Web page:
The measuring gap in arts and science… The imagination gap in society… How to overcome gaps for a valuable, fair and green societal change? What role can visualization have?
The impact gap and the killing effects of measurements
“We need to make more space for complicated narratives, and understand that how we measure impact is just as important as the impact we are measuring”
Today I read the blog ‘The Impact Gap’ on the Scottish situation of a scarcity on public funding versus the need to measure the impact of art projects to get funding. Problematic because not all of the impact is measurable.
A big part of the intangible impact gets unseen, a low appreciation and will not be possible because of the lack of measuring for funding. “The process of applying for funding ends up taking the energy and capacity that might be going to work – especially work like this, that is experimental, representative and daring.”
“The work itself takes the shape of the measurements required by funders.”
So, “there is a gap between the ripples of impact created by communities, and the type of evidence funders require.” Not good for society, both in the quality of life and economical.
The SciCommer (the global science communication newsletter) thought this article on the Impact Gap in the Scottish arts was very relevant to science communication.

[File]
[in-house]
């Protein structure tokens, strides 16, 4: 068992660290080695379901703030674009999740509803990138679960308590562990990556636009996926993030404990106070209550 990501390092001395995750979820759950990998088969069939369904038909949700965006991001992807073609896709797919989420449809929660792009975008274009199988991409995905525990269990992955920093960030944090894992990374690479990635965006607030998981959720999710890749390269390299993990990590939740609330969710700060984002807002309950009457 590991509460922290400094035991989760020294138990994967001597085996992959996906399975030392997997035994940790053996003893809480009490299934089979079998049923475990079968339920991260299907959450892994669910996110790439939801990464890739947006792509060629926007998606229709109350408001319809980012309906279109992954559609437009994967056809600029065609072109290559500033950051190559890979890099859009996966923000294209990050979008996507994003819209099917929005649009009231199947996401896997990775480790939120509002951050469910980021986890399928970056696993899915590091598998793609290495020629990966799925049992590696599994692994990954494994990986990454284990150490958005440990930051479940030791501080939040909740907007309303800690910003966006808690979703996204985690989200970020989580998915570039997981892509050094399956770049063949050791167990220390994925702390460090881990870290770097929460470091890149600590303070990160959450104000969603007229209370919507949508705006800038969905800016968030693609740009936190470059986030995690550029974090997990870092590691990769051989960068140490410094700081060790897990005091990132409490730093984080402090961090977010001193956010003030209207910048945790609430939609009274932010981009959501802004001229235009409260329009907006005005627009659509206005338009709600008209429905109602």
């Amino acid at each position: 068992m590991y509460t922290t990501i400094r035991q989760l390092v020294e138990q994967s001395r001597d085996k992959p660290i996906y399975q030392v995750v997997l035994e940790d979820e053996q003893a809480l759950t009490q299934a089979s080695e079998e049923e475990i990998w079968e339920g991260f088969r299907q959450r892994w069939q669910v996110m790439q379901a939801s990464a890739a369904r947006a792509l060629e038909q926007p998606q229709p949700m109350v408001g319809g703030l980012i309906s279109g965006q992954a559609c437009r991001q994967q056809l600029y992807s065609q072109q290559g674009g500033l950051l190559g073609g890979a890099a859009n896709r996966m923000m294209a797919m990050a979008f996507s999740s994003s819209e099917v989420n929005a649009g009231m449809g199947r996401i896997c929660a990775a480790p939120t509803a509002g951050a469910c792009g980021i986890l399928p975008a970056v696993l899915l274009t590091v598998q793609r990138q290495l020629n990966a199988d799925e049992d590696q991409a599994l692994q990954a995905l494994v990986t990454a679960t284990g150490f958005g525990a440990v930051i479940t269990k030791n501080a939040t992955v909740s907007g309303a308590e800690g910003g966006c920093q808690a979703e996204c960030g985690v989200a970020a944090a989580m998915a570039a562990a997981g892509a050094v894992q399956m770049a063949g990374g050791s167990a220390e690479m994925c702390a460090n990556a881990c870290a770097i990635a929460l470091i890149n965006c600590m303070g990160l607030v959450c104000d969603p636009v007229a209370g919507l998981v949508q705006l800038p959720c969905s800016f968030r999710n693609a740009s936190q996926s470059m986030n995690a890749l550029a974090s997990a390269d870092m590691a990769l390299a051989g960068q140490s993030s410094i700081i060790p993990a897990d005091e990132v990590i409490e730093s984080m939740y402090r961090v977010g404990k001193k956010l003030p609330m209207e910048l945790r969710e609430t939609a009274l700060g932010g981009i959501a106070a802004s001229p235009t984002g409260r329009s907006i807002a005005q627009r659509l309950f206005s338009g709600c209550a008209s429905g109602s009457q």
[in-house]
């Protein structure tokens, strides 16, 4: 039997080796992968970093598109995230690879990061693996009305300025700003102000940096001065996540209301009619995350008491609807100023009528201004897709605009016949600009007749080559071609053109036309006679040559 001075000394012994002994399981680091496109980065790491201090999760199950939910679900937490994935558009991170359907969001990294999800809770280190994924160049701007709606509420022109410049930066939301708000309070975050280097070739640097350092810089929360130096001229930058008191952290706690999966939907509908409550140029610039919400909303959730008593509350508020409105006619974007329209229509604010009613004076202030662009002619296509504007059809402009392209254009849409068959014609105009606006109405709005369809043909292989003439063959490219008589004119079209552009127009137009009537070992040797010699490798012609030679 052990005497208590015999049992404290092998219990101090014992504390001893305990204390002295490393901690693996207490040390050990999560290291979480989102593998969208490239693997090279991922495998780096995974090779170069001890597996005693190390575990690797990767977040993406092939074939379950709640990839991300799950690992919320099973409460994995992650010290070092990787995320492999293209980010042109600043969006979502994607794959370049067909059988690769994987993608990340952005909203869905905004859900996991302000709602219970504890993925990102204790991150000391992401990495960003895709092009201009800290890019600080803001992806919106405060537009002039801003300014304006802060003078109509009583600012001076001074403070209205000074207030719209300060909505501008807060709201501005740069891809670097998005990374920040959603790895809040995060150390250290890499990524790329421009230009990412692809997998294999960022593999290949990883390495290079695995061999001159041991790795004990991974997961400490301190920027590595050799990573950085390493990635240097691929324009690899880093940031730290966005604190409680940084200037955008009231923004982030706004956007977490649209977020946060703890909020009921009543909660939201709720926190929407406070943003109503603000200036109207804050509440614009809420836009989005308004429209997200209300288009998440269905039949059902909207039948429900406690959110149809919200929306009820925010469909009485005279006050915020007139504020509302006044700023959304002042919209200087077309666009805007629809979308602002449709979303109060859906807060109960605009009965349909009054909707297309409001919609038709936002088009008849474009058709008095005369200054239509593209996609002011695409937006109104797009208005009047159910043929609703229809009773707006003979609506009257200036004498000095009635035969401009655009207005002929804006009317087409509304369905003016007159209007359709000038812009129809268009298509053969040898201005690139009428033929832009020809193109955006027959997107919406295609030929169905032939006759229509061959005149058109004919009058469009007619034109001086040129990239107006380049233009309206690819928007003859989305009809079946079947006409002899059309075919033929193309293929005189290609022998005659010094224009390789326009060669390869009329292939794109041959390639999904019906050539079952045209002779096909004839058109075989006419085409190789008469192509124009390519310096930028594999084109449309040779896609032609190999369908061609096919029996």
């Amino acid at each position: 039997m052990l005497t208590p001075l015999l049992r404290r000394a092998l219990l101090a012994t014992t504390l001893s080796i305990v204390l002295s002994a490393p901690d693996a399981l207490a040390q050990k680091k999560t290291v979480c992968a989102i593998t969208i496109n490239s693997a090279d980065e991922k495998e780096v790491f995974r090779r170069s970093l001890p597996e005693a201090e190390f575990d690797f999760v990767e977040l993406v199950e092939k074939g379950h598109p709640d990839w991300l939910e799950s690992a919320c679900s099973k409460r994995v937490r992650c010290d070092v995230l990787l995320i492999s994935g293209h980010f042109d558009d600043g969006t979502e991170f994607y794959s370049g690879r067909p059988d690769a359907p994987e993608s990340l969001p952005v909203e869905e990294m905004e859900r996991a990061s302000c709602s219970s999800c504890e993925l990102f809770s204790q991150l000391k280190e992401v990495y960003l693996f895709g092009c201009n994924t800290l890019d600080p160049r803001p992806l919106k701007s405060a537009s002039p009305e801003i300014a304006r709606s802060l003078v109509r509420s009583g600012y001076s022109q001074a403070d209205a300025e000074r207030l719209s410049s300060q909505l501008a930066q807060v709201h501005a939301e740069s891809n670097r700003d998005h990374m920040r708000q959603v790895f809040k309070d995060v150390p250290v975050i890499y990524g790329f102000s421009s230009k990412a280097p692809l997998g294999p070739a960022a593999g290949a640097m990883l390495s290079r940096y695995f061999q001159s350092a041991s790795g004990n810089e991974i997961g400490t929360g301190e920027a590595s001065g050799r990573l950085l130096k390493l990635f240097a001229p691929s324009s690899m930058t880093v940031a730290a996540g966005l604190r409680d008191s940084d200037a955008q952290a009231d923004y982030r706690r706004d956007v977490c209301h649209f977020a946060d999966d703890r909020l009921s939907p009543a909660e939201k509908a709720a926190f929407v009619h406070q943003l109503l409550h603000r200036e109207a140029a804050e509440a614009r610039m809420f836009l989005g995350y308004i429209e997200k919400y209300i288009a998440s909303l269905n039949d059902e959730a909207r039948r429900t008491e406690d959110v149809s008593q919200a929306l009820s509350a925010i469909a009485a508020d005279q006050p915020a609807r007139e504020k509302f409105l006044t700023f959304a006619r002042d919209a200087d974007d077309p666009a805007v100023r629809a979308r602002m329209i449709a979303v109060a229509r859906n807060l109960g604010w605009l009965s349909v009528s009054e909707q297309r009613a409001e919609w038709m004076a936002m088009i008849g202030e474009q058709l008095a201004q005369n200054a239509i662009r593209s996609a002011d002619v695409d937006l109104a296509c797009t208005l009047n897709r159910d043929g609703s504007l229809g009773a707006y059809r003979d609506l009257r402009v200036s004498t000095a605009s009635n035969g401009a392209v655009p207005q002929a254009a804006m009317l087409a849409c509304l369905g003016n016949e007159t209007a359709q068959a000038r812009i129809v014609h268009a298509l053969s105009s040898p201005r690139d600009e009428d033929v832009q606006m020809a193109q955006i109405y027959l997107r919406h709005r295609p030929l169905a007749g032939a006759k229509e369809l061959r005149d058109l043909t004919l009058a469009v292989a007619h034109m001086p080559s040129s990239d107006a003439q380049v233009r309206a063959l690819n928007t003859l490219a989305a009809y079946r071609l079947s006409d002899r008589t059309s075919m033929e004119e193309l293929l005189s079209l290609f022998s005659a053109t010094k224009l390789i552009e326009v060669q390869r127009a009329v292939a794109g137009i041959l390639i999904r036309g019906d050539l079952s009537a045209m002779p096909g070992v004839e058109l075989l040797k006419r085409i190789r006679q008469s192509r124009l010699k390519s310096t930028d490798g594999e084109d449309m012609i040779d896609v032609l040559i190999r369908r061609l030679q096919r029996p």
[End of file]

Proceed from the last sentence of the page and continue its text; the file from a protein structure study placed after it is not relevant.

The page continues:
The imagination gap and the killing of possibilities
A few years ago a read the book: ‘The Imagination Gap’ of Brian Reich.
“Brian Reich shows us that imagination is the greatest natural resource available to humans and one of the most powerful forces in shaping behavior to make real change.”
Imagination is important to overcome fear and break through (old) habits, and think of more possibilities than before. And to see more solutions to problems, allow ourselves to experiment and grow. Brian Reich says:
“Imagination is not the same as creativity or innovation, which are applied in more practical and measurable ways. It is about invention and fostering new thinking and novel ideas. It is important to recognize the different ways that imagination takes shape for every individual. We cannot pass judgment or dismiss anyone’s capacity for imagination under any circumstance.
Visualization and illustration, the ultimate solution?
No. But when catching layered and nuanced impact in numbers and diagrams is difficult or even impossible, maybe visualizing the impact of experimental, representative and daring initiatives, will help appreciate and value important projects.
Kristina Fransbach and me made an overview on the youth work in the German county Göppingen. In the drawing there are examples of leisure, sport, art, social and medial activities for the youth. The purpose is to show how the county money is being invested.
To show the impact on the youth, the future of Göppingen.
We made more illustrations together, see: